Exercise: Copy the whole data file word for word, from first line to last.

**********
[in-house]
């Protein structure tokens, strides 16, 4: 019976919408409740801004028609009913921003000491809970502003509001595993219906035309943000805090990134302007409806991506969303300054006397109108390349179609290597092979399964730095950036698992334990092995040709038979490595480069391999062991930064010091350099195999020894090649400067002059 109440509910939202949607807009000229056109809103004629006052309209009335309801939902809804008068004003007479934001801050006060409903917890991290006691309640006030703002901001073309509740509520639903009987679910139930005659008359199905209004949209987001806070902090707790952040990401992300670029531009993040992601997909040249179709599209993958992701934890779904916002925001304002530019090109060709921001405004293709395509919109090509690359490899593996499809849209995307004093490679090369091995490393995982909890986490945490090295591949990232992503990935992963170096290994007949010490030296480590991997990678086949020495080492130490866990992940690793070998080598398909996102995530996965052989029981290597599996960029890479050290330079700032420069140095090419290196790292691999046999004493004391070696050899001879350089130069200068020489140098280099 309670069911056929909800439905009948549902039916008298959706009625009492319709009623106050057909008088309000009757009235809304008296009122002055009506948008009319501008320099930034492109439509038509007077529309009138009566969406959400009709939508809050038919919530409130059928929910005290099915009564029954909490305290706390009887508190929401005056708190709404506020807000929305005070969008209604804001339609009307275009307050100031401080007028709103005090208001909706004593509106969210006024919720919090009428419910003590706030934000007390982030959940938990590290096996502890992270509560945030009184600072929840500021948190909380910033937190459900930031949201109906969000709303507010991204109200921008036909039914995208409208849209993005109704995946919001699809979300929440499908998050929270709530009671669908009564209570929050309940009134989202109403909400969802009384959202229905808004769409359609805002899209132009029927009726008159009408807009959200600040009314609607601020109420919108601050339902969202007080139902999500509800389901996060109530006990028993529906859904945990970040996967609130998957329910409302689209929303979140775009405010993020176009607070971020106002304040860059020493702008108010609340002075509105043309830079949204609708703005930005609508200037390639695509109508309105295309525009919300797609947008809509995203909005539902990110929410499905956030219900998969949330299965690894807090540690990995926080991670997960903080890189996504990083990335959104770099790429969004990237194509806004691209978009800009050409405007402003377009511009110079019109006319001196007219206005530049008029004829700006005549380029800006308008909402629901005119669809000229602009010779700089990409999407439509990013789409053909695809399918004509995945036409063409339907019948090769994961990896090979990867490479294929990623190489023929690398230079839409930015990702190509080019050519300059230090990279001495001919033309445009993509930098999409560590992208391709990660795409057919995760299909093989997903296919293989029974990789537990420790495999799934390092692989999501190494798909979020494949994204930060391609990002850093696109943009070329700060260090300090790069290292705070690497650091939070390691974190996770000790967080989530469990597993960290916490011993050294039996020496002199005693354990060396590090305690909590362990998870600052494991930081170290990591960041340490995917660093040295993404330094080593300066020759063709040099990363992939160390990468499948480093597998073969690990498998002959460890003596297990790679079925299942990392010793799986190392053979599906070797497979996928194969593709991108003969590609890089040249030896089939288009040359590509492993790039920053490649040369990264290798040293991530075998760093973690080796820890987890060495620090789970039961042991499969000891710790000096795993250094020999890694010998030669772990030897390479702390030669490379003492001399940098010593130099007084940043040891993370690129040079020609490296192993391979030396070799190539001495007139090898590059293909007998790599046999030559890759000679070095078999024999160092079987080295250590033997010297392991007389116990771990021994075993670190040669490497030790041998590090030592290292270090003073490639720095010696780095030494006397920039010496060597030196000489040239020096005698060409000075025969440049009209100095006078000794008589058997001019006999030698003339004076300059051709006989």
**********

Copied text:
[in-house]
């Protein structure tokens, strides 16, 4: 019976919408409740801004028609009913921003000491809970502003509001595993219906035309943000805090990134302007409806991506969303300054006397109108390349179609290597092979399964730095950036698992334990092995040709038979490595480069391999062991930064010091350099195999020894090649400067002059 109440509910939202949607807009000229056109809103004629006052309209009335309801939902809804008068004003007479934001801050006060409903917890991290006691309640006030703002901001073309509740509520639903009987679910139930005659008359199905209004949209987001806070902090707790952040990401992300670029531009993040992601997909040249179709599209993958992701934890779904916002925001304002530019090109060709921001405004293709395509919109090509690359490899593996499809849209995307004093490679090369091995490393995982909890986490945490090295591949990232992503990935992963170096290994007949010490030296480590991997990678086949020495080492130490866990992940690793070998080598398909996102995530996965052989029981290597599996960029890479050290330079700032420069140095090419290196790292691999046999004493004391070696050899001879350089130069200068020489140098280099 309670069911056929909800439905009948549902039916008298959706009625009492319709009623106050057909008088309000009757009235809304008296009122002055009506948008009319501008320099930034492109439509038509007077529309009138009566969406959400009709939508809050038919919530409130059928929910005290099915009564029954909490305290706390009887508190929401005056708190709404506020807000929305005070969008209604804001339609009307275009307050100031401080007028709103005090208001909706004593509106969210006024919720919090009428419910003590706030934000007390982030959940938990590290096996502890992270509560945030009184600072929840500021948190909380910033937190459900930031949201109906969000709303507010991204109200921008036909039914995208409208849209993005109704995946919001699809979300929440499908998050929270709530009671669908009564209570929050309940009134989202109403909400969802009384959202229905808004769409359609805002899209132009029927009726008159009408807009959200600040009314609607601020109420919108601050339902969202007080139902999500509800389901996060109530006990028993529906859904945990970040996967609130998957329910409302689209929303979140775009405010993020176009607070971020106002304040860059020493702008108010609340002075509105043309830079949204609708703005930005609508200037390639695509109508309105295309525009919300797609947008809509995203909005539902990110929410499905956030219900998969949330299965690894807090540690990995926080991670997960903080890189996504990083990335959104770099790429969004990237194509806004691209978009800009050409405007402003377009511009110079019109006319001196007219206005530049008029004829700006005549380029800006308008909402629901005119669809000229602009010779700089990409999407439509990013789409053909695809399918004509995945036409063409339907019948090769994961990896090979990867490479294929990623190489023929690398230079839409930015990702190509080019050519300059230090990279001495001919033309445009993509930098999409560590992208391709990660795409057919995760299909093989997903296919293989029974990789537990420790495999799934390092692989999501190494798909979020494949994204930060391609990002850093696109943009070329700060260090300090790069290292705070690497650091939070390691974190996770000790967080989530469990597993960290916490011993050294039996020496002199005693354990060396590090305690909590362990998870600052494991930081170290990591960041340490995917660093040295993404330094080593300066020759063709040099990363992939160390990468499948480093597998073969690990498998002959460890003596297990790679079925299942990392010793799986190392053979599906070797497979996928194969593709991108003969590609890089040249030896089939288009040359590509492993790039920053490649040369990264290798040293991530075998760093973690080796820890987890060495620090789970039961042991499969000891710790000096795993250094020999890694010998030669772990030897390479702390030669490379003492001399940098010593130099007084940043040891993370690129040079020609490296192993391979030396070799190539001495007139090898590059293909007998790599046999030559890759000679070095078999024999160092079987080295250590033997010297392991007389116990771990021994075993670190040669490497030790041998590090030592290292270090003073490639720095010696780095030494006397920039010496060597030196000489040239020096005698060409000075025969440049009209100095006078000794008589058997001019006999030698003339004076300059051709006989």